In its essentials, his answer is the same Fernandez gives. Rumsfeld’s DoD simply refused to accept it. US Mil. is a public institution, and there was no way they were going to handle people outside Geneva Convention protections, with the responsibility to extract critical intelligence from them. That would all have to happen off the books. The CIA picked up the tar baby.

As the Cathedral becomes ever more holier than Jesus, it produces — through systematic administrative necessity — a dark twin. This is a basic structure of social reality that NRx is uniquely positioned to acknowledge (although it is far more widely recognized). As democracy ‘matures’, reality is processed increasingly in secret. That, at least, we understand.

December 18, 2014admin 13 Comments »
FILED UNDER :Political economy

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13 Responses to this entry

  • ivvenalis Says:

    “As democracy ‘matures’, reality is processed increasingly in secret.”

    This is a great line. I’m not sure if it’s suitable for a T-shirt, but it makes a great sound bite.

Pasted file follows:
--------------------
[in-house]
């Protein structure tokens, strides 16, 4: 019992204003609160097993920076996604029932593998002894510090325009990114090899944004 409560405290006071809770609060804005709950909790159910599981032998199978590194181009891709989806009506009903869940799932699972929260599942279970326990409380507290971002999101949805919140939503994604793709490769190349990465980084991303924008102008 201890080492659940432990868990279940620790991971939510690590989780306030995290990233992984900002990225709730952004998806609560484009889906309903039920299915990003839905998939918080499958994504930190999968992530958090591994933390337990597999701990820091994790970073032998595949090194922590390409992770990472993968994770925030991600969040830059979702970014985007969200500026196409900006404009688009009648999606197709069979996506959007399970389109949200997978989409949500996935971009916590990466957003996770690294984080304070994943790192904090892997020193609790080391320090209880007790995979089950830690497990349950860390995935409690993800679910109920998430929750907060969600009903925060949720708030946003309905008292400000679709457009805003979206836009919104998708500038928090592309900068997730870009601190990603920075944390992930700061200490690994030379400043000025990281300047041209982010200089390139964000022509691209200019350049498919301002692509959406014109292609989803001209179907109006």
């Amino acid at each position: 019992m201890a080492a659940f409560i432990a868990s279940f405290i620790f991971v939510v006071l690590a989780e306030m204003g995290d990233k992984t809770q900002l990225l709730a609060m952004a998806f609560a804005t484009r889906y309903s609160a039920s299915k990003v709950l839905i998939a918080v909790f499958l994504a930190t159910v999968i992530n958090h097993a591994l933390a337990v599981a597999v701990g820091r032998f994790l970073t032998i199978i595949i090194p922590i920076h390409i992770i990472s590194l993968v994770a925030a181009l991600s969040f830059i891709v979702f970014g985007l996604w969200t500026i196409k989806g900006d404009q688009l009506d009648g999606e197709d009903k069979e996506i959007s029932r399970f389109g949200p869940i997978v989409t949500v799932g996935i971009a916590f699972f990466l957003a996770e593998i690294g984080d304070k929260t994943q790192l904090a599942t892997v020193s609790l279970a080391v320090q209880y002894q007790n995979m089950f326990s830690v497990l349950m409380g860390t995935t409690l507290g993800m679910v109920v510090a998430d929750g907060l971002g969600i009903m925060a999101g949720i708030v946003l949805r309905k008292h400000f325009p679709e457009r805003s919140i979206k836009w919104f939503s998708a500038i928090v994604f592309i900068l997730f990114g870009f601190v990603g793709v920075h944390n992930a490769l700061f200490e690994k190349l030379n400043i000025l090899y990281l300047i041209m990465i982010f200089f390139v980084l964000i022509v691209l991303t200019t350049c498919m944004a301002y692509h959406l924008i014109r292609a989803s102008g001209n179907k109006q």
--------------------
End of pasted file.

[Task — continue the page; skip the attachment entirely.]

The phenomenon you describe also increases vulnerability. DPRK got Sony to follow their orders by threatening to publicize what the corporation actually thinks.


    E. Antony Gray (@RiverC) Reply:

    Aesop’s fables: The Eagle and the Tortoise. (Ironically, the Greeks who invented democracy were also its harshest critics.)


    Steve Johnson Reply:

    You sure that’s irony?


    E. Antony Gray (@RiverC) Reply:

    Well, Greeks I’ve known pride themselves in inventing democracy as though it is some kind of great thing… but reading those same Greeks who supposedly invented it tells an entirely different story.

    So maybe it’s only ironic to ME…

    Lord Auch Reply:

    The Greeks you have known have nothing to do with those Greeks (HBD) – unless you’re really really old.


    Posted on December 18th, 2014 at 6:13 pm Reply | Quote
  • cassander Says: